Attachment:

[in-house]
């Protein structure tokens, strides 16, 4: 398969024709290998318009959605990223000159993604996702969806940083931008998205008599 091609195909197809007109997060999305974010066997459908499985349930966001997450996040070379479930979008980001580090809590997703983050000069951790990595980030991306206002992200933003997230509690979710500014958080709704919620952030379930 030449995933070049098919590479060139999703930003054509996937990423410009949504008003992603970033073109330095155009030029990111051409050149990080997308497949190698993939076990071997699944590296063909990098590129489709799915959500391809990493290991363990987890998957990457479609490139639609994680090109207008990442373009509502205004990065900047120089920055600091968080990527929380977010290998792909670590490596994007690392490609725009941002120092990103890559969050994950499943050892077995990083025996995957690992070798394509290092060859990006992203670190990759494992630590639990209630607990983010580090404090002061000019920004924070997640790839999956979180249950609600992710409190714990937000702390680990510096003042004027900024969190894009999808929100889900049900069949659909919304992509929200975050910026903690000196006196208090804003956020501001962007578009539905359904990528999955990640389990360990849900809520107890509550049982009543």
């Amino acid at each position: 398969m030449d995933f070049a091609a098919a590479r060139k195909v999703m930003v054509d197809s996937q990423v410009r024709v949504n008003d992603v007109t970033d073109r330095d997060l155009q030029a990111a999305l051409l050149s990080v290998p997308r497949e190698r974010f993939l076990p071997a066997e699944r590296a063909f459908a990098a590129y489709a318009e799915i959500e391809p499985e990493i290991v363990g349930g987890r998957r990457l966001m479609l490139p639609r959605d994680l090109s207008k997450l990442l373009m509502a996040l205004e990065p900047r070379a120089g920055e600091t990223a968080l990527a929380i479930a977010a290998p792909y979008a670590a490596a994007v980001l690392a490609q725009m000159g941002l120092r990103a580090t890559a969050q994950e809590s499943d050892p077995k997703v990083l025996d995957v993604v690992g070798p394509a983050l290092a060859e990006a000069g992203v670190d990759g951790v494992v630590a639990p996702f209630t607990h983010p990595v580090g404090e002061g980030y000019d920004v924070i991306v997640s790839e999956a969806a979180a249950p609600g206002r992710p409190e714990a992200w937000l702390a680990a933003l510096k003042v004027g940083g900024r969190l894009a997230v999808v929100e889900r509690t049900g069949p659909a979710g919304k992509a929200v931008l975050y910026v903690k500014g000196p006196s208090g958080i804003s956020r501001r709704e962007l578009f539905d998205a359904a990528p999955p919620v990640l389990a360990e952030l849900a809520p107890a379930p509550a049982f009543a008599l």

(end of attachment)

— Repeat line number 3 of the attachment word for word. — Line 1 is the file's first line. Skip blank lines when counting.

């Amino acid at each position: 398969m030449d995933f070049a091609a098919a590479r060139k195909v999703m930003v054509d197809s996937q990423v410009r024709v949504n008003d992603v007109t970033d073109r330095d997060l155009q030029a990111a999305l051409l050149s990080v290998p997308r497949e190698r974010f993939l076990p071997a066997e699944r590296a063909f459908a990098a590129y489709a318009e799915i959500e391809p499985e990493i290991v363990g349930g987890r998957r990457l966001m479609l490139p639609r959605d994680l090109s207008k997450l990442l373009m509502a996040l205004e990065p900047r070379a120089g920055e600091t990223a968080l990527a929380i479930a977010a290998p792909y979008a670590a490596a994007v980001l690392a490609q725009m000159g941002l120092r990103a580090t890559a969050q994950e809590s499943d050892p077995k997703v990083l025996d995957v993604v690992g070798p394509a983050l290092a060859e990006a000069g992203v670190d990759g951790v494992v630590a639990p996702f209630t607990h983010p990595v580090g404090e002061g980030y000019d920004v924070i991306v997640s790839e999956a969806a979180a249950p609600g206002r992710p409190e714990a992200w937000l702390a680990a933003l510096k003042v004027g940083g900024r969190l894009a997230v999808v929100e889900r509690t049900g069949p659909a979710g919304k992509a929200v931008l975050y910026v903690k500014g000196p006196s208090g958080i804003s956020r501001r709704e962007l578009f539905d998205a359904a990528p999955p919620v990640l389990a360990e952030l849900a809520p107890a379930p509550a049982f009543a008599l």